Rocket Leadership Concept on Blackboard

The IICRC recently announced the success of its inaugural Standards Summit and Leadership Workshop, which was held in Las Vegas. The staff — Pete Duncanson, IICRC Chairman; Mili Washington, IICRC Standards Director; and Howard Wolf, former Standards Chair — spoiled the impressive crowd of attendees including those from the U.S., Canada, U.K. and Australia. In the end, the two-days of interaction and debate proved to be stimulating, resulting in forward progress and consensus when defining cleaning terms.

A current goal of the IICRC is to develop and consolidate a glossary of cleaning terms that harmonizes across all standards. The consensus bodies for the cleaning of textile floor coverings, hard surface floor covering inspection, upholstery, water damage, mold remediation, safety and health field guides, and the new S400 standard for the janitorial/custodial cleaning of commercial facilities were all well-represented.

In the Standards session, Howard “Howie” Wolf stressed the importance of industry wide standards that assist in self-regulation of our industry. His colorful metaphor explained the need for volunteers, as he shared the axiom, “If you are not at the table, then you are on the menu.” Professional standards are designed to assist in self-regulation, as opposed to governmental controls.

The forty-two page IICRC Standards Leadership Handbook that was passed out became a helpful tool for the committees. It included the ANSI requirements for standards, a complete description for all of the development positions, roles and responsibilities, and best practices for ANSI/IICRC consensus body. Professional Standards should help raise the bar for the cleaning industry, and benefit future generations. Those who volunteer to serve on a consensus body are able to contribute, review, discuss and approve the content.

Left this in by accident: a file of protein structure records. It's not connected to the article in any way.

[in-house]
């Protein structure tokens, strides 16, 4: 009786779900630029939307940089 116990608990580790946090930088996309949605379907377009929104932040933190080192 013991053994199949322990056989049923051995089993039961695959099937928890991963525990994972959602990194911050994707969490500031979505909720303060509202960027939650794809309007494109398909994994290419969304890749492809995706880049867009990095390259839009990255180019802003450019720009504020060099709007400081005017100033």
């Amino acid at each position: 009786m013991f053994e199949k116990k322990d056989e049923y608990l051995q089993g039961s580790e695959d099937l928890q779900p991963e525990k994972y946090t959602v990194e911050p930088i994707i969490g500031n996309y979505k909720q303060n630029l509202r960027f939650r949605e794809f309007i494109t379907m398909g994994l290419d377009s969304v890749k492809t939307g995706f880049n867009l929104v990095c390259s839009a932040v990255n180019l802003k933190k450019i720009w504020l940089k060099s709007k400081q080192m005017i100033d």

The Leadership Workshop kicked off with a presentation by Jeffery Cufaude of Idea Architects. Jeff encouraged leaders to align their behavior and performance with core values. He reminded us that values are central beliefs which determine how we will behave in certain situations.

Here are some leadership strategies Jeff outlined for attendees:
• Core values guide and motivate - they become the anchor or North Star.
• Management is about doing things right by focusing on products and services.
• Leadership is about doing the right thing by relying on organizational capacity.
• Leaders attend to results, while managers focus on rules.
• We improve our worth by increasing relevant knowledge. If you want to earn more, learn more.
• Leadership abilities expand as we seek clarity, increase our capacity, and improve our competence.
• Don’t be a pace car (used in NASCAR) that holds people back.
• Leaders must create, innovate, execute and motivate.
• Recruit, train and mobilize a team that passionately pursues shared aspirations.
• Question prospects to learn how they determine and decide on choosing a new vendor.
• Gather and record a customer’s likes and dislikes. Ask them, “What do you notice about….”?
• Ask yourself, “What have I learned from the customer today?”
• Fixing a weakness can prevent failure. But don’t forget that building strength leads to excellence.

Organizers of the event trust that the feedback from attendees will confirm the need for a repeat performance in 2020.